Health and wellness specialist Tom DeLoughry will lead several workshops beginning this week on dealing with stress, improving health and helping caregivers. Below is a piece he wrote about stress, along with specific information on the workshops, which start today.
By Dr. Tom DeLoughry
We knew it was working when, instead of staying angry for a couple of days, my wife and I would get over it in a couple of minutes.
Back when my hair was still brown, the two of us developed a new way to help teen patients at Buffalo Children’s Hospital to have less stress. We called it the “Satisfaction Skills” – using awareness, affirmations, assertiveness and acceptance. And when we used these four skills in our own relationship, our good marriage got even better.
During the six years I directed Drug Abuse Services and the Adolescent Program in Child Psychiatry, I offered a weekly group teaching the Satisfaction Skills to teens with medical and/or emotional problems. The doctors and nurses reported that the teens that came to my groups requested less pain medications and had fewer complications with illnesses like diabetes. And one of my teen patients, who I met when he was admitted after an overdose, even started teaching it.
Since then, I’ve learned that stress often “blinds” us to the good in ourselves and the loveliness in each other. My teachers were the families I served at Children’s Hospital; and the Independent Health members I assisted during the 10 years I directed managed-care wellness and disease management services; and the seniors and caregivers who worked to solve each piece – the physical, emotional, social and spiritual – of their “Wellness Puzzle” through hundreds of workshops funded by the Niagara County Office for the Aging and local foundations.
I’ve concluded that “stress blindness” affects almost everyone, regardless of gender or generation. But it’s an epidemic that the “Satisfaction Skills,” or dozens of other strategies you already know, can cure.
What do you see about yourself and others when you’re stressed? If you’re like most humans, you’ll mostly see the bad stuff and overlook the good. But if you mostly see what’s bad, what kind of decision are you likely to make? Bad ones!
The Living Well program is offering free Internet and community workshops available for anyone interested in having less stress, more satisfaction and deeper peace. Much of the content is based on well-researched strategies that were honored with AARP’s Social Impact Award as “a simple mind-body-spirit program for grandparents, parents and teens of any faith … or no faith.”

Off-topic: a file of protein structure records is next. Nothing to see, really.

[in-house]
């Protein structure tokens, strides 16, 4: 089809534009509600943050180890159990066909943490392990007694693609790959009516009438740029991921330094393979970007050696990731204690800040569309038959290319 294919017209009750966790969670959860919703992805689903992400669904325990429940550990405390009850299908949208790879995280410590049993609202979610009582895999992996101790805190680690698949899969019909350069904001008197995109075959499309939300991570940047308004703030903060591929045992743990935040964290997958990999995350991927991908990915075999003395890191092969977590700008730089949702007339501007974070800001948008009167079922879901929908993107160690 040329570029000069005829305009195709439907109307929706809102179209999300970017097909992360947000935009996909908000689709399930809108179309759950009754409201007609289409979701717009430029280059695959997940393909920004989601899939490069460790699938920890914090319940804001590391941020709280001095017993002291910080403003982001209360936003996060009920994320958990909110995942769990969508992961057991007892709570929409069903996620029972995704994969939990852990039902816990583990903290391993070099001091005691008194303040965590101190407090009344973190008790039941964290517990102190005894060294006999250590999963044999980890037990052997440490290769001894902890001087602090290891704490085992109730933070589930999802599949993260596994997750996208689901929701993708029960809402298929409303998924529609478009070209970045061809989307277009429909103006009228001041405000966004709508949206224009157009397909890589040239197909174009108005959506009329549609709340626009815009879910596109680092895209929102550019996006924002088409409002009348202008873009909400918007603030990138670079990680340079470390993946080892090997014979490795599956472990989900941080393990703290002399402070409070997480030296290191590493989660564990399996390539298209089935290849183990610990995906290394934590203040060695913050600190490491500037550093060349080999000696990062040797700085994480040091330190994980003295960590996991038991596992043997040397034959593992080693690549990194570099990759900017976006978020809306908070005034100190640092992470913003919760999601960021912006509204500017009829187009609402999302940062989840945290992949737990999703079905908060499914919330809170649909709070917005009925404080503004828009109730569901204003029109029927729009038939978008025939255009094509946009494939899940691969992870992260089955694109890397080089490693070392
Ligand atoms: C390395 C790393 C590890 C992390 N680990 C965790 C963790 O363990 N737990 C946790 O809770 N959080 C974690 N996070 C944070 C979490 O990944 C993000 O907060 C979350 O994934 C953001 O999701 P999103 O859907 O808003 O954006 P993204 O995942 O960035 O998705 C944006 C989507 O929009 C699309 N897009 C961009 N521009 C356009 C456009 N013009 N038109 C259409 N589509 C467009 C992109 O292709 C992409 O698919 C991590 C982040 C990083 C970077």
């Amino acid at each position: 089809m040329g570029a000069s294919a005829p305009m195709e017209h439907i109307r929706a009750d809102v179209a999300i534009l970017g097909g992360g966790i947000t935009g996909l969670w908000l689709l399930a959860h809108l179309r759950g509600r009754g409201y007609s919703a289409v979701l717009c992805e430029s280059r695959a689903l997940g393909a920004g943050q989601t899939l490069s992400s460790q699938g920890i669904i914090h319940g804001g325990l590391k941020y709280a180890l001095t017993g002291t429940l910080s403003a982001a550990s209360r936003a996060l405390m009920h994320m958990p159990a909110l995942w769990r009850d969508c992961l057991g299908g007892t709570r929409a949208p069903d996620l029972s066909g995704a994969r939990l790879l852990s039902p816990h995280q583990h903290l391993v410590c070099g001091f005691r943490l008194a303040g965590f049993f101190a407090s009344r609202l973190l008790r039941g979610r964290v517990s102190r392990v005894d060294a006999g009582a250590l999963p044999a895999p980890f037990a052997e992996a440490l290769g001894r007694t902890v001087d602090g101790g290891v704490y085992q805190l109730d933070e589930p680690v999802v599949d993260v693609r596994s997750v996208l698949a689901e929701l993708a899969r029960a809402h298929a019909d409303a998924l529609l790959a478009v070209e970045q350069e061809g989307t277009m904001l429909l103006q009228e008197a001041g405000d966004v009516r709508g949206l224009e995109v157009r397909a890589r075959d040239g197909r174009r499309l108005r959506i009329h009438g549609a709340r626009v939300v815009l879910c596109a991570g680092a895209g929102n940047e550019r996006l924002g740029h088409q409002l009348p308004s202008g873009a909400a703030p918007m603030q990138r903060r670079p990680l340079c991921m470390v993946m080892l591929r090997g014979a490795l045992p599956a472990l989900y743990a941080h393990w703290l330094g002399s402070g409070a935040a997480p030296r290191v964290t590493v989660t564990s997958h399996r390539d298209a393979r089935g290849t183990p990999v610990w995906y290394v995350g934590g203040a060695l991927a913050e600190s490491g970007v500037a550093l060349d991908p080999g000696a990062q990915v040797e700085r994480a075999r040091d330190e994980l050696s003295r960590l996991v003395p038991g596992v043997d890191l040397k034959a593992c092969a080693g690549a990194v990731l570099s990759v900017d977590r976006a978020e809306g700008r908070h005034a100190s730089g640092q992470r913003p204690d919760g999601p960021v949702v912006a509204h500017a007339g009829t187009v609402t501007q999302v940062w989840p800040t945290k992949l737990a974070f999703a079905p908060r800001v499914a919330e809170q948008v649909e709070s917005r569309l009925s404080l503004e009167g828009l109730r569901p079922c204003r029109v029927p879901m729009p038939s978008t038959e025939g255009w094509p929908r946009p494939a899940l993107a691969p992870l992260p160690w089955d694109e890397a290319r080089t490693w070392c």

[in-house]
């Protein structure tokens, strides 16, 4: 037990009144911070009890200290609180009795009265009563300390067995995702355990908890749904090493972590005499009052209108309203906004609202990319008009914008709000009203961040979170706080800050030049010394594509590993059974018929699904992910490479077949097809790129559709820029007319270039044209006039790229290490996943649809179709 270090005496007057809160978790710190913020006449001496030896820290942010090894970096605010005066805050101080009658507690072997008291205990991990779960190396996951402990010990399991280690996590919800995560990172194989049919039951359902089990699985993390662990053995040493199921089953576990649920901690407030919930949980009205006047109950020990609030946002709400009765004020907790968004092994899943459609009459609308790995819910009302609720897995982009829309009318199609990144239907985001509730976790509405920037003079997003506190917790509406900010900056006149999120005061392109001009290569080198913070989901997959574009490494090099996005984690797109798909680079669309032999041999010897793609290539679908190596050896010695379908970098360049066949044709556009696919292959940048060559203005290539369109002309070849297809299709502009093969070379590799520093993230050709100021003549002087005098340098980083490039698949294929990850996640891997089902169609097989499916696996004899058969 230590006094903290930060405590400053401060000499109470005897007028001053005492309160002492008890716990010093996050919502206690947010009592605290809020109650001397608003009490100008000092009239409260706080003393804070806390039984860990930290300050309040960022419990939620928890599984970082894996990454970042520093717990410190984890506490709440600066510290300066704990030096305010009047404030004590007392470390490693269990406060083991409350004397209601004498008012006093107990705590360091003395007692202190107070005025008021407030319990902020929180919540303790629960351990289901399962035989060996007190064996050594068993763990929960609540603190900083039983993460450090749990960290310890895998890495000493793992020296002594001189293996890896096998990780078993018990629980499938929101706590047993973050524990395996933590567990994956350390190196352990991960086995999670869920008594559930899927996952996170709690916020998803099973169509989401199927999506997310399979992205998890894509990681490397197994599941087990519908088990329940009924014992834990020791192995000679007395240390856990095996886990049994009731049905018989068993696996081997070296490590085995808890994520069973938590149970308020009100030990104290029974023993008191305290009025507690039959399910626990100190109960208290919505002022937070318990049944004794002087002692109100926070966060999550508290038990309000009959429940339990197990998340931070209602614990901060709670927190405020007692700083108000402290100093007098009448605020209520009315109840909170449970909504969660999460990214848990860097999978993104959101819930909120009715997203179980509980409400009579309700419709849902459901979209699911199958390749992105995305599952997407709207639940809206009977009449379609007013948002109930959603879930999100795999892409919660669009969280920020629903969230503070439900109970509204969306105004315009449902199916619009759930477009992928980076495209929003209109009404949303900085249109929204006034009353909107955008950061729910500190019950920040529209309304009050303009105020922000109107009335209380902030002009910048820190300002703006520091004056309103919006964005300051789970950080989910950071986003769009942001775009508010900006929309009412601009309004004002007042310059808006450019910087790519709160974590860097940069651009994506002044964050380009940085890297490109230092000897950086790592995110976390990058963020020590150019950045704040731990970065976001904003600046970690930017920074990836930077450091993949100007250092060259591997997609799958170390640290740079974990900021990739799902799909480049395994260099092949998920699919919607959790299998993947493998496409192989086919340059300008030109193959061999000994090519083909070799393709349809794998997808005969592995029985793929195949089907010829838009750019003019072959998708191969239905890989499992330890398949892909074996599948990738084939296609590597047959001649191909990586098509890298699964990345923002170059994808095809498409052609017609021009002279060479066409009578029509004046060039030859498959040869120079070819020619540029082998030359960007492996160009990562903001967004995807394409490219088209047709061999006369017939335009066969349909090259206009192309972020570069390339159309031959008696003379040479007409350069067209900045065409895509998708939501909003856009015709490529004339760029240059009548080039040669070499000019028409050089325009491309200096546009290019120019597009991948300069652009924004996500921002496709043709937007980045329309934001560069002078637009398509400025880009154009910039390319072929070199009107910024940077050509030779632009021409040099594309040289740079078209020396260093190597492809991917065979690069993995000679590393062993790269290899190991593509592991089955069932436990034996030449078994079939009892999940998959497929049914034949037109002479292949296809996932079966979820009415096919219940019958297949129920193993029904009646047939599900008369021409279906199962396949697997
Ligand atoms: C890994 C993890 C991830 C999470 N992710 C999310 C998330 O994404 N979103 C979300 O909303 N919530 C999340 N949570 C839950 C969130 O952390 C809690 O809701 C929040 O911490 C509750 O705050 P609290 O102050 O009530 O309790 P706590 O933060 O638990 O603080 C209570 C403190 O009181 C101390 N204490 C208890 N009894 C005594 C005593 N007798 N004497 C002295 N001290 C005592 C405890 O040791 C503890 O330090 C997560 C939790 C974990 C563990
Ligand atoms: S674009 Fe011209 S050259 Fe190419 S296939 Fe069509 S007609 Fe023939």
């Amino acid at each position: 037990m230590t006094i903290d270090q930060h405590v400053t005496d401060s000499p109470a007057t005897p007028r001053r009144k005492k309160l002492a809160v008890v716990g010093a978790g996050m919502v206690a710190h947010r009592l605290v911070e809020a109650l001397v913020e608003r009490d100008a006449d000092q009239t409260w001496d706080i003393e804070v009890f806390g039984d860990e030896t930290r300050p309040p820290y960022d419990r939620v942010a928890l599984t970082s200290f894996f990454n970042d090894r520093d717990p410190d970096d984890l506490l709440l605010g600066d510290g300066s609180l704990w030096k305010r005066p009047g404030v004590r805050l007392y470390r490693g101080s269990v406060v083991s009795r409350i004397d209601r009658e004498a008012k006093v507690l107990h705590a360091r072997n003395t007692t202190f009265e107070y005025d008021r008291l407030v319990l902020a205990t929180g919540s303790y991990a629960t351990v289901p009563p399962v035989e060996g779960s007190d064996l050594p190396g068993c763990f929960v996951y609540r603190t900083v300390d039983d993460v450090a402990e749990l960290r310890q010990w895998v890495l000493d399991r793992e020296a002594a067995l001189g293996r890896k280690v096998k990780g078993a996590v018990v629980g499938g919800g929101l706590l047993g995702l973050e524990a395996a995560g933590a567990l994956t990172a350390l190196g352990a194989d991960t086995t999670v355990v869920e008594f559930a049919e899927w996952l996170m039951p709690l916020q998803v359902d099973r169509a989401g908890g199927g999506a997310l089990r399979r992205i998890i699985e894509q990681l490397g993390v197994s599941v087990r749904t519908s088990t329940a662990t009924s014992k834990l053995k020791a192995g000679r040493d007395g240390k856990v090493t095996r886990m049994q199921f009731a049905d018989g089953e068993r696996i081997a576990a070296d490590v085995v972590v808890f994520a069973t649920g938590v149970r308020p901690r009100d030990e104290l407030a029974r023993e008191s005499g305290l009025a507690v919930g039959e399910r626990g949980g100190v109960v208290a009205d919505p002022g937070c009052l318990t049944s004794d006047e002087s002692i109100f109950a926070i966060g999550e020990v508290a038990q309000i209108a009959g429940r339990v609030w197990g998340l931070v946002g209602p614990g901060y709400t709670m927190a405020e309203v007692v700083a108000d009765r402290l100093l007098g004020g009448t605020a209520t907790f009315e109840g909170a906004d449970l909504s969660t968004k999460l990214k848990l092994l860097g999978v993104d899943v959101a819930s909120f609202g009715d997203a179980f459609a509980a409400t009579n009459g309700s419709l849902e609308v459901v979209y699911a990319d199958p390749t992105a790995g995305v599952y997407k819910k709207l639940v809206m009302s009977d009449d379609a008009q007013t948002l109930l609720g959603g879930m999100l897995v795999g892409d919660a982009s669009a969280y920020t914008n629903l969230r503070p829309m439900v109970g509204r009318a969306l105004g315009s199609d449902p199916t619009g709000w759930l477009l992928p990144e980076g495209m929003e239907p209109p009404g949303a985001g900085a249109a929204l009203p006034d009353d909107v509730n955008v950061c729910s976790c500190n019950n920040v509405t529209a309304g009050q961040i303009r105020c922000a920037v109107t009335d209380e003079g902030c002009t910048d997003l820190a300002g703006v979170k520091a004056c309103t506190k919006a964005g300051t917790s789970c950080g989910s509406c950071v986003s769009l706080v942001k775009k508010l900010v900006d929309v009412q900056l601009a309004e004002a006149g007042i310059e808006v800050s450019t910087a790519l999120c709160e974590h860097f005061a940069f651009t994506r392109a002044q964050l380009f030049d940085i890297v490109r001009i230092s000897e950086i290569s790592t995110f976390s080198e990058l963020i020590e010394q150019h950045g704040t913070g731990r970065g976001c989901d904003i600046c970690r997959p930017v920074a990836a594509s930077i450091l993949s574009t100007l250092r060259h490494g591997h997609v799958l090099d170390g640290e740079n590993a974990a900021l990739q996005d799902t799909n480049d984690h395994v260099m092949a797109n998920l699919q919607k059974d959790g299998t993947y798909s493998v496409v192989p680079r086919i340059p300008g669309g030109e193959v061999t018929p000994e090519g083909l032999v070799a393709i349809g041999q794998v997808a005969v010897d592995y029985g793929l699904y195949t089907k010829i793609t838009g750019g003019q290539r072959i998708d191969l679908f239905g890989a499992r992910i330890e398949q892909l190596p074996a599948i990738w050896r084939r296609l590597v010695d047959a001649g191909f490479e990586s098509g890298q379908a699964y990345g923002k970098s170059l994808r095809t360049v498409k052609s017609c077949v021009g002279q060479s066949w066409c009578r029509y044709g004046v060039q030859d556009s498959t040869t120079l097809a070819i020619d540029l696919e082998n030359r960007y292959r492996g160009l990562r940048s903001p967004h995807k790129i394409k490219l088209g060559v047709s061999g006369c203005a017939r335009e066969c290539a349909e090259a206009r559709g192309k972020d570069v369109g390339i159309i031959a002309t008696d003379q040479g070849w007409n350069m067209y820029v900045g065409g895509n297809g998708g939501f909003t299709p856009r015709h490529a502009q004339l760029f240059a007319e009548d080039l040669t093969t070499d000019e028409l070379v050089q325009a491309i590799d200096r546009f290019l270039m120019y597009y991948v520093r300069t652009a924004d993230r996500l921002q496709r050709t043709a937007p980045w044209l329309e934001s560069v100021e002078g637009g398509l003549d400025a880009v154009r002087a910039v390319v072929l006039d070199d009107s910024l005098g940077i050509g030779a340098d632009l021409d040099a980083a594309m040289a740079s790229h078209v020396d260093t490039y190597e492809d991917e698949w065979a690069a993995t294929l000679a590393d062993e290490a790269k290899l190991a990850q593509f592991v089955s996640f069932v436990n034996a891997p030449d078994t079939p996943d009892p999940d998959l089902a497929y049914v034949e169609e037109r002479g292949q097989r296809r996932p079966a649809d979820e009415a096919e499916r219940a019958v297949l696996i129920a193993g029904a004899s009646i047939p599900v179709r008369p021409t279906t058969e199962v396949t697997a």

“Success with Stress” workshops, as well as half-day conferences, are being offered this fall in Amherst and Kenmore. To learn more, or register, visit FindingMoreLove.org.
Preregistration is required for the Internet offerings, and encouraged for all workshops, which will run as follows:
Living Well: Less Stress, Deeper Peace and Better Health - A three-part workshop for grandparents, parents and teens, plus professionals providing medical, emotional, spiritual and social services. They will be offered:
East Amherst workshops begin at 7 p.m. today, Trinity Lutheran Church, 8760 Transit Road.
Snyder workshops begin at 7 p.m. Wednesday, Christ United Methodist Church, 350 Saratoga Road, at Harlem Road.
Internet workshops begin on at 7 p.m. Thursday; these sessions will be co-hosted by the Rev. Brian McCaffrey who chairs the Northeast Forum on Spirituality and Aging.
Caring for the Caregivers - A half-day conference to reduce caregiver stress, learn about respected resources and create a plan to meet physical, emotional, social and/or spiritual needs.
The first runs from 9:30 a.m. to noon Nov. 1, Kenmore United Methodist Church, 32 Landers Road, Kenmore.
The second from noon to 3:30 p.m. Nov. 15, Amherst Center for Senior Services, 370 John James Audubon Parkway, Amherst.
Success with Stress at Work, School and Home – A two-hour weekend workshop for working parents, teens, seniors and professionals.
Snyder workshop runs from 9:30 to 11:30 a.m. Oct. 18, Christ United Methodist Church.
Niagara Falls workshop runs 2 to 4 p.m. Oct. 18, Ahmadiyya Muslim Community Center, 9610 Colvin Blvd.
Williamsville workshop runs 9 to 11 a.m. Nov. 9, Congregation Shir Shalom, 4660 Sheridan Drive.
The workshops are sponsored by Living Well, a community and interfaith collaborative, and supported by the upstate divisions of the Methodist and Lutheran Churches, as well the Civic Engagement Institute at Niagara University, in association with the Amherst Center for Senior Services and Hearts and Hands – where neighbors have been helping neighbors since 2002.